89. I’m signing off for the night. I start pretty early in the mornings to get my writing done before this part of the world wakes up.

    It’s been great fun here today. Thanks so much to Jessica for inviting us and for handling the blog posting. Mary will be around for a while longer since she’s up in the PNW and more the night owl. 🙂

    You’ve been a wonderful bunch. I’d hand out Gold Stars – but you-know-who has them all 🙂 – so cyber hugs from me all around. Keep writing and marching forward to reach your goal.

    We’ll all be there to cheer you on when you reach it.

    thanks, Dianna

  90. Hi Lexi ~~

    Oh, another really cool name to add to my list of what I can be named next life. We’re tickled that you’re finding inspiration ~~ sometimes all it takes is knowing you’re not the only one slogging 🙂

    Thanks for stopping by today and we’ll drop your name into the basket to pull out two lucky winners.

    ~~ Mary B 🙂

  91. My comment is coming in a little late since my part of the world was asleep when most of this was happening!
    I have to say that I agree with many others that success in writing takes a great deal of practice. Why should we assume we’ll be “naturals” when pro athletes, musicians, etc. must practice intensively? In addition, I think you have to get out there and share your work with people. If you’re too scared to show anyone, improving is a real challenge. For me, making online connections with others has been vital because I don’t have the luxury of a local writer’s group.

    Thanks for the blog, ladies.
    Best,
    Gwen

  92. Hello All ~~

    I want to thank so many for stopping by today and sharing what it means to break into fiction today. Dianna and I hope that it might help to know that in spite of the struggles, and the challenges and the uphill slogging that you all perservere to meet your publishing dreams time and time again.

    Our best wishes are with you all and thank you for sharing your thoughts with us!

    All the best ~~ Mary B 🙂

  93. Great Post! To me the hardest part is getting past the slush pile. That said, I also believe that you keep going. If you write a great book, it will be read. And the biggest thing is to start the next one as soon as you have finished polishing the baby and sent it out. Don’t sit back and just wait.

  94. Hi Mary and Dianna,

    Thank you for the message. I’m lucky enough to have a really supportive husband, a great published friend that critiques, helps me plot and gives me a nudge when I need it, and determination. I will do this.

    I get the “cold pricklies” from others sometimes, too — “Why aren’t you published yet?”, “Why don’t you try something else?”. They don’t understand that writing is breathing for me. There is no quitting, and there is nothing else that makes me this happy, at least in this life.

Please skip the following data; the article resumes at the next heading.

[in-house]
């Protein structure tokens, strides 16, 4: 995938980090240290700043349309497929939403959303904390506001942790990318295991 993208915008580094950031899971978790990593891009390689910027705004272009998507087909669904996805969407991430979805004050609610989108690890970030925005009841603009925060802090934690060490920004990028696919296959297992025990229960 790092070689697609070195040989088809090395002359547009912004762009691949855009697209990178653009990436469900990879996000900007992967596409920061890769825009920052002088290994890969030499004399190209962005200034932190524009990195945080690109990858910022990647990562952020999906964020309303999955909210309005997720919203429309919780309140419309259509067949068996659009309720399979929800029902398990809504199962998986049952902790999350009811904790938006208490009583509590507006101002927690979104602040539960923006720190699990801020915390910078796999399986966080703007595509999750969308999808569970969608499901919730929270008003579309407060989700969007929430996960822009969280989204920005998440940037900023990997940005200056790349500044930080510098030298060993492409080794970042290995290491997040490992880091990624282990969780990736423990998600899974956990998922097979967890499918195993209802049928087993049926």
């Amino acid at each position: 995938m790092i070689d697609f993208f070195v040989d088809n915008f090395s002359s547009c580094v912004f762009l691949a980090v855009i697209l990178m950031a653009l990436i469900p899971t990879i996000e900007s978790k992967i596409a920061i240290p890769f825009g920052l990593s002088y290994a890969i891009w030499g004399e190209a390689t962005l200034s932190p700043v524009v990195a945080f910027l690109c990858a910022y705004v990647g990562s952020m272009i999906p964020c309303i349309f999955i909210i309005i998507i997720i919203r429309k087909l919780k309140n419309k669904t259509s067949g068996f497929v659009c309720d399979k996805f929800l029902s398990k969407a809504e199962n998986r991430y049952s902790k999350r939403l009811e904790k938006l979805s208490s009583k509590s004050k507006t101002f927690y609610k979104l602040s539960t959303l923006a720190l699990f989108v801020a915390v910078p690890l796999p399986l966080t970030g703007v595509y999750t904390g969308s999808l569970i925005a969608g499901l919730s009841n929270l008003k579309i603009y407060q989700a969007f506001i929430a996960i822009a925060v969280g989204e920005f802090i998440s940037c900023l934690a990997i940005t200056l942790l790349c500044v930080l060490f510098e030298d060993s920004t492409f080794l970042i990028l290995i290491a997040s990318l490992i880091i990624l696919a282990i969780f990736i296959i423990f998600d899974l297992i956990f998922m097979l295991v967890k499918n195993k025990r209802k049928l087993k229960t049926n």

Again, it was great to read your comments, and I look forward to seeing you soon, Mary!

  95. I still think that luck has a small part to play in getting published. To have the right timing and have everything fall together at the right moment – the editor reading your query package isn’t PMSing, if your query is passed on the new editor LOVES it, you meet the editor/agent of your dreams at a conference and she loves your stuff even if she wasn’t keen on getting your submission. You can write the most fantastic book in the world, but if it doesn’t get into the right hands, it’ll go nowhere but the slush pile. It makes me think of the last Winter Olympics when Cindy Klassen of Canada won the most medals ever; two bronze, a silver, and two gold. She said in interviews later that “everything came together” for her; “the ice surface, my mental state, the ability (or lack of ability) of the other athletes.” It all merged into the perfect environment for her to make that world record.

    I’ve also noticed in forming friendships with published authors, that they tend to be more educated than alot of unpublished authors I’ve met at conferences and chapter meetings. Whether this means they have a better grasp of grammar, vocabulary, how to put things together, I’m not sure. But it’s a definite trend I’ve seen in those who reach the bestseller lists.

    And having a supportive husband who does concrete things to give you time and space to write helps too! I know of one pub whose husband takes their daughter to the cottage for the entire month of July so she can draft her next novel. That’s commitment to your wife’s career! 🙂 And having a stress-controlled life helps too. Not stress-free, but not overwhelming either.